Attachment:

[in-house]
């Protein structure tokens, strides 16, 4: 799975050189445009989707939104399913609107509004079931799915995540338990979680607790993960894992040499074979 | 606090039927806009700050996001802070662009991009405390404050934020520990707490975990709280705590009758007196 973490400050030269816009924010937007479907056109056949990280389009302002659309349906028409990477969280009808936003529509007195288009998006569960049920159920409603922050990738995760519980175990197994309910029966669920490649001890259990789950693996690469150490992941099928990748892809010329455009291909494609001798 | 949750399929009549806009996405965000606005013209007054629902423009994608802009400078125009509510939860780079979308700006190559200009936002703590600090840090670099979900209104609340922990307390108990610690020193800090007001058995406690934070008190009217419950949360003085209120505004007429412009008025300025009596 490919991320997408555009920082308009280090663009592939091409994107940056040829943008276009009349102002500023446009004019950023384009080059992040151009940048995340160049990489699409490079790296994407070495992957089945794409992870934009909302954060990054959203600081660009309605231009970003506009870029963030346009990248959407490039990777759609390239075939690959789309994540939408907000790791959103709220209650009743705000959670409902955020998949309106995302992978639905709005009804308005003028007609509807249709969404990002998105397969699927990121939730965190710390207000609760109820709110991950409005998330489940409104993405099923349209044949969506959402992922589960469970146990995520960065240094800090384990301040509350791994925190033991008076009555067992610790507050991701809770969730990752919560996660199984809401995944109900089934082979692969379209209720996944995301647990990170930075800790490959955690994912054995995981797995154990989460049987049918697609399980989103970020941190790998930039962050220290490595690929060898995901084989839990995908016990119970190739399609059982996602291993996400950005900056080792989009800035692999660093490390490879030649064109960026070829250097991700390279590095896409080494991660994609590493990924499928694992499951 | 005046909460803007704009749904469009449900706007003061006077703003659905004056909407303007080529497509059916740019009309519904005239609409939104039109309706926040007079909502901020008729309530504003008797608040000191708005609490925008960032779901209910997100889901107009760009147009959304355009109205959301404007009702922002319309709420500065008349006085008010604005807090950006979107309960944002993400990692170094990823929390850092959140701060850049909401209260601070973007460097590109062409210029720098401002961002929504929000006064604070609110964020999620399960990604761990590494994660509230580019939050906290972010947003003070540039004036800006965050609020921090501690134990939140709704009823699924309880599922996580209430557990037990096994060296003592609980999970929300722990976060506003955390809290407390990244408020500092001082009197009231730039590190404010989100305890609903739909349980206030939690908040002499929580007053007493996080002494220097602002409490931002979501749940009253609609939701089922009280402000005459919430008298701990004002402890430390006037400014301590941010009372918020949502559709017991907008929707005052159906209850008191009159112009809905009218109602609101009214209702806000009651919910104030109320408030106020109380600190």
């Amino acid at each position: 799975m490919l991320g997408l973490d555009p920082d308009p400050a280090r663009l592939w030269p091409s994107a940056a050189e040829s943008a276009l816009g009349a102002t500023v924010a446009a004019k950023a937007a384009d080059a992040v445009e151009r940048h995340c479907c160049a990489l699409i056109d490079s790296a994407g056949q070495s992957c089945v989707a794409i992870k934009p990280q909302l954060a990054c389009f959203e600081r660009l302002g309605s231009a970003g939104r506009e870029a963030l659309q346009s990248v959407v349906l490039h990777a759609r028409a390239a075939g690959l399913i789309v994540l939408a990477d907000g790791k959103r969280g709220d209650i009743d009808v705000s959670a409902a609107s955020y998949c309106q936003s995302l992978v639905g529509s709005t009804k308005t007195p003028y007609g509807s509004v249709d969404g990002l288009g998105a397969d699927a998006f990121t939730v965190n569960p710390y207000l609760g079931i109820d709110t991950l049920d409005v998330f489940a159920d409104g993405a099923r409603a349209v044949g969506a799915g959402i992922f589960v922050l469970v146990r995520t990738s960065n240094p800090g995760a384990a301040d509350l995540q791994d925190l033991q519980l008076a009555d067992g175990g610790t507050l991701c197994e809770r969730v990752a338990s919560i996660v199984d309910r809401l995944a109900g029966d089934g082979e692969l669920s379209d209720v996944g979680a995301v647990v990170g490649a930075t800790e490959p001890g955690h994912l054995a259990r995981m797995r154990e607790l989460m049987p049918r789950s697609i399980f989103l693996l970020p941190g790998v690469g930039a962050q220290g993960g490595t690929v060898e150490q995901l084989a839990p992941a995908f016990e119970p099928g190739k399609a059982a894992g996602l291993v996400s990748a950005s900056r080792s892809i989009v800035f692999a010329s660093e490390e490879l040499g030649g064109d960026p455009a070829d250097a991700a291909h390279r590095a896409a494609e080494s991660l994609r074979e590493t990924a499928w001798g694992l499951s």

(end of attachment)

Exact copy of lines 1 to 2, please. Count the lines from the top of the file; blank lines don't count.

[in-house]
């Protein structure tokens, strides 16, 4: 799975050189445009989707939104399913609107509004079931799915995540338990979680607790993960894992040499074979 | 606090039927806009700050996001802070662009991009405390404050934020520990707490975990709280705590009758007196 973490400050030269816009924010937007479907056109056949990280389009302002659309349906028409990477969280009808936003529509007195288009998006569960049920159920409603922050990738995760519980175990197994309910029966669920490649001890259990789950693996690469150490992941099928990748892809010329455009291909494609001798 | 949750399929009549806009996405965000606005013209007054629902423009994608802009400078125009509510939860780079979308700006190559200009936002703590600090840090670099979900209104609340922990307390108990610690020193800090007001058995406690934070008190009217419950949360003085209120505004007429412009008025300025009596 490919991320997408555009920082308009280090663009592939091409994107940056040829943008276009009349102002500023446009004019950023384009080059992040151009940048995340160049990489699409490079790296994407070495992957089945794409992870934009909302954060990054959203600081660009309605231009970003506009870029963030346009990248959407490039990777759609390239075939690959789309994540939408907000790791959103709220209650009743705000959670409902955020998949309106995302992978639905709005009804308005003028007609509807249709969404990002998105397969699927990121939730965190710390207000609760109820709110991950409005998330489940409104993405099923349209044949969506959402992922589960469970146990995520960065240094800090384990301040509350791994925190033991008076009555067992610790507050991701809770969730990752919560996660199984809401995944109900089934082979692969379209209720996944995301647990990170930075800790490959955690994912054995995981797995154990989460049987049918697609399980989103970020941190790998930039962050220290490595690929060898995901084989839990995908016990119970190739399609059982996602291993996400950005900056080792989009800035692999660093490390490879030649064109960026070829250097991700390279590095896409080494991660994609590493990924499928694992499951 | 005046909460803007704009749904469009449900706007003061006077703003659905004056909407303007080529497509059916740019009309519904005239609409939104039109309706926040007079909502901020008729309530504003008797608040000191708005609490925008960032779901209910997100889901107009760009147009959304355009109205959301404007009702922002319309709420500065008349006085008010604005807090950006979107309960944002993400990692170094990823929390850092959140701060850049909401209260601070973007460097590109062409210029720098401002961002929504929000006064604070609110964020999620399960990604761990590494994660509230580019939050906290972010947003003070540039004036800006965050609020921090501690134990939140709704009823699924309880599922996580209430557990037990096994060296003592609980999970929300722990976060506003955390809290407390990244408020500092001082009197009231730039590190404010989100305890609903739909349980206030939690908040002499929580007053007493996080002494220097602002409490931002979501749940009253609609939701089922009280402000005459919430008298701990004002402890430390006037400014301590941010009372918020949502559709017991907008929707005052159906209850008191009159112009809905009218109602609101009214209702806000009651919910104030109320408030106020109380600190």